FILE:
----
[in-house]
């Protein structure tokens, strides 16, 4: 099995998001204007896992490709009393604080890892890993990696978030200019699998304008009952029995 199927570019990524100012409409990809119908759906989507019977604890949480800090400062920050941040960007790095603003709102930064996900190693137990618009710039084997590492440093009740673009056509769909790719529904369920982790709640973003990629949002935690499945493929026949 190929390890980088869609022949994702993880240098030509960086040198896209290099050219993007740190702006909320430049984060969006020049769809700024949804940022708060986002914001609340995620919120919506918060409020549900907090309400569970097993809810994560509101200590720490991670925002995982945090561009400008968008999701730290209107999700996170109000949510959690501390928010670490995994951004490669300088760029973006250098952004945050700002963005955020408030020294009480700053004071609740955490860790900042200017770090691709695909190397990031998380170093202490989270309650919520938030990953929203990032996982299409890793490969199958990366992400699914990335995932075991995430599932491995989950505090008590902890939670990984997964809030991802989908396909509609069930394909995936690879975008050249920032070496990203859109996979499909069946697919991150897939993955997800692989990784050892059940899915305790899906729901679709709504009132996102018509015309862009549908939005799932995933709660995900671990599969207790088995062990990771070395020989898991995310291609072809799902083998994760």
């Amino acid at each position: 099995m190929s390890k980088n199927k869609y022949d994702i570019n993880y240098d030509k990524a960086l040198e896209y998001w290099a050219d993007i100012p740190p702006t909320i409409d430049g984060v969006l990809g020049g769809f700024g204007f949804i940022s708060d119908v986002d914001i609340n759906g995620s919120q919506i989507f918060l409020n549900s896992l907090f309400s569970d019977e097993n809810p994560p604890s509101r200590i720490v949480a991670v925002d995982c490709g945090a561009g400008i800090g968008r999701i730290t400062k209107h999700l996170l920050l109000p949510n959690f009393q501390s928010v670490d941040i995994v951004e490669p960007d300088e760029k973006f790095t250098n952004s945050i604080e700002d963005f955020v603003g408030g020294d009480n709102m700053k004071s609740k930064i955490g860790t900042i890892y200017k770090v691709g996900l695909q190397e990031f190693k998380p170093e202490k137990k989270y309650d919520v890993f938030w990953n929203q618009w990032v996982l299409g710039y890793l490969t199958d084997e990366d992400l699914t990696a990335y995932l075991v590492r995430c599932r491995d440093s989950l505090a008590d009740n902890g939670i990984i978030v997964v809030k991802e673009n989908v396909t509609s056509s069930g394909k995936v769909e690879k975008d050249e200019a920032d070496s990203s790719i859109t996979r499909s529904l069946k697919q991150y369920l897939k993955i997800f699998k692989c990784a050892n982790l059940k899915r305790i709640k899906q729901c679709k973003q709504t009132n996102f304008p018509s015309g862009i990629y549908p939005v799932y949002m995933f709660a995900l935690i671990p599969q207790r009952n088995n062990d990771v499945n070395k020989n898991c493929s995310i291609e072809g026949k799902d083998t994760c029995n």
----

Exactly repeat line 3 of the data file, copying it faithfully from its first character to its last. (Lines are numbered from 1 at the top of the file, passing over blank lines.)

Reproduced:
């Amino acid at each position: 099995m190929s390890k980088n199927k869609y022949d994702i570019n993880y240098d030509k990524a960086l040198e896209y998001w290099a050219d993007i100012p740190p702006t909320i409409d430049g984060v969006l990809g020049g769809f700024g204007f949804i940022s708060d119908v986002d914001i609340n759906g995620s919120q919506i989507f918060l409020n549900s896992l907090f309400s569970d019977e097993n809810p994560p604890s509101r200590i720490v949480a991670v925002d995982c490709g945090a561009g400008i800090g968008r999701i730290t400062k209107h999700l996170l920050l109000p949510n959690f009393q501390s928010v670490d941040i995994v951004e490669p960007d300088e760029k973006f790095t250098n952004s945050i604080e700002d963005f955020v603003g408030g020294d009480n709102m700053k004071s609740k930064i955490g860790t900042i890892y200017k770090v691709g996900l695909q190397e990031f190693k998380p170093e202490k137990k989270y309650d919520v890993f938030w990953n929203q618009w990032v996982l299409g710039y890793l490969t199958d084997e990366d992400l699914t990696a990335y995932l075991v590492r995430c599932r491995d440093s989950l505090a008590d009740n902890g939670i990984i978030v997964v809030k991802e673009n989908v396909t509609s056509s069930g394909k995936v769909e690879k975008d050249e200019a920032d070496s990203s790719i859109t996979r499909s529904l069946k697919q991150y369920l897939k993955i997800f699998k692989c990784a050892n982790l059940k899915r305790i709640k899906q729901c679709k973003q709504t009132n996102f304008p018509s015309g862009i990629y549908p939005v799932y949002m995933f709660a995900l935690i671990p599969q207790r009952n088995n062990d990771v499945n070395k020989n898991c493929s995310i291609e072809g026949k799902d083998t994760c029995n």